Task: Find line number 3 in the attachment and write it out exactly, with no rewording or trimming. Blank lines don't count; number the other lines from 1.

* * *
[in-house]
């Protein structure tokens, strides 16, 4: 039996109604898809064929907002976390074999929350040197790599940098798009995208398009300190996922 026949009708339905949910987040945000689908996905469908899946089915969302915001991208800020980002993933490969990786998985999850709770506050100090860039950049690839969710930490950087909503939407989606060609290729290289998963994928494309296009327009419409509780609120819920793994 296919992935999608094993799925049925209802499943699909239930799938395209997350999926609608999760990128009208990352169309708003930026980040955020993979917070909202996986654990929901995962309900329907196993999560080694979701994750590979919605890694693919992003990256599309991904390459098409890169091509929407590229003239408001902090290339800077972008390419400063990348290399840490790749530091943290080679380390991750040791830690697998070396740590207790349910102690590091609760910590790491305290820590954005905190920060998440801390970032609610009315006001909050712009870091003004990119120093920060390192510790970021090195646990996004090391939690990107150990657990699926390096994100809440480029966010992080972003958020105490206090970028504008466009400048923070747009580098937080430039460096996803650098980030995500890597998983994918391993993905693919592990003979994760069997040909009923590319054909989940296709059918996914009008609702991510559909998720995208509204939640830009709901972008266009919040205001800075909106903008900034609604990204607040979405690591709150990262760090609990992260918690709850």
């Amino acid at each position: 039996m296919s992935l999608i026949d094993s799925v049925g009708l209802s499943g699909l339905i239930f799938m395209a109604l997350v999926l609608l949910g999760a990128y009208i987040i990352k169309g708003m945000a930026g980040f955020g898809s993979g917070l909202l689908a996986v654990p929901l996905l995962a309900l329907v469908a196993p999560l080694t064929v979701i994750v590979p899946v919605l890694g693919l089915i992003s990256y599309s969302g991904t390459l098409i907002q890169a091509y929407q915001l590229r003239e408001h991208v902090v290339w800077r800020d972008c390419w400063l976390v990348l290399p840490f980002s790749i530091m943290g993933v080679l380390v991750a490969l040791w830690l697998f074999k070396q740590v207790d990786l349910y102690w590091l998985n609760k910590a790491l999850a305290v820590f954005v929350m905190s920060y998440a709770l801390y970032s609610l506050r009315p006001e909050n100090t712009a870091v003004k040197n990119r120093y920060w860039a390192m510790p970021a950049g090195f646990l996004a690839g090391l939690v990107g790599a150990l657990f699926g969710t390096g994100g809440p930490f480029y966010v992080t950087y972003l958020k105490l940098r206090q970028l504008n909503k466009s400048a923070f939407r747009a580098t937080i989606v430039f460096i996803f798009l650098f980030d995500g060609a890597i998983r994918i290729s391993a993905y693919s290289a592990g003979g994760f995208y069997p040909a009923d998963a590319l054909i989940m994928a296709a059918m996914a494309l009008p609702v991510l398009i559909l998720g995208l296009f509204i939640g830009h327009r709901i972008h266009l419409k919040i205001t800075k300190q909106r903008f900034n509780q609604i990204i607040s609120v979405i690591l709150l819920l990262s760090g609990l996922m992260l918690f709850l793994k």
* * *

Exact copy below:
């Amino acid at each position: 039996m296919s992935l999608i026949d094993s799925v049925g009708l209802s499943g699909l339905i239930f799938m395209a109604l997350v999926l609608l949910g999760a990128y009208i987040i990352k169309g708003m945000a930026g980040f955020g898809s993979g917070l909202l689908a996986v654990p929901l996905l995962a309900l329907v469908a196993p999560l080694t064929v979701i994750v590979p899946v919605l890694g693919l089915i992003s990256y599309s969302g991904t390459l098409i907002q890169a091509y929407q915001l590229r003239e408001h991208v902090v290339w800077r800020d972008c390419w400063l976390v990348l290399p840490f980002s790749i530091m943290g993933v080679l380390v991750a490969l040791w830690l697998f074999k070396q740590v207790d990786l349910y102690w590091l998985n609760k910590a790491l999850a305290v820590f954005v929350m905190s920060y998440a709770l801390y970032s609610l506050r009315p006001e909050n100090t712009a870091v003004k040197n990119r120093y920060w860039a390192m510790p970021a950049g090195f646990l996004a690839g090391l939690v990107g790599a150990l657990f699926g969710t390096g994100g809440p930490f480029y966010v992080t950087y972003l958020k105490l940098r206090q970028l504008n909503k466009s400048a923070f939407r747009a580098t937080i989606v430039f460096i996803f798009l650098f980030d995500g060609a890597i998983r994918i290729s391993a993905y693919s290289a592990g003979g994760f995208y069997p040909a009923d998963a590319l054909i989940m994928a296709a059918m996914a494309l009008p609702v991510l398009i559909l998720g995208l296009f509204i939640g830009h327009r709901i972008h266009l419409k919040i205001t800075k300190q909106r903008f900034n509780q609604i990204i607040s609120v979405i690591l709150l819920l990262s760090g609990l996922m992260l918690f709850l793994k």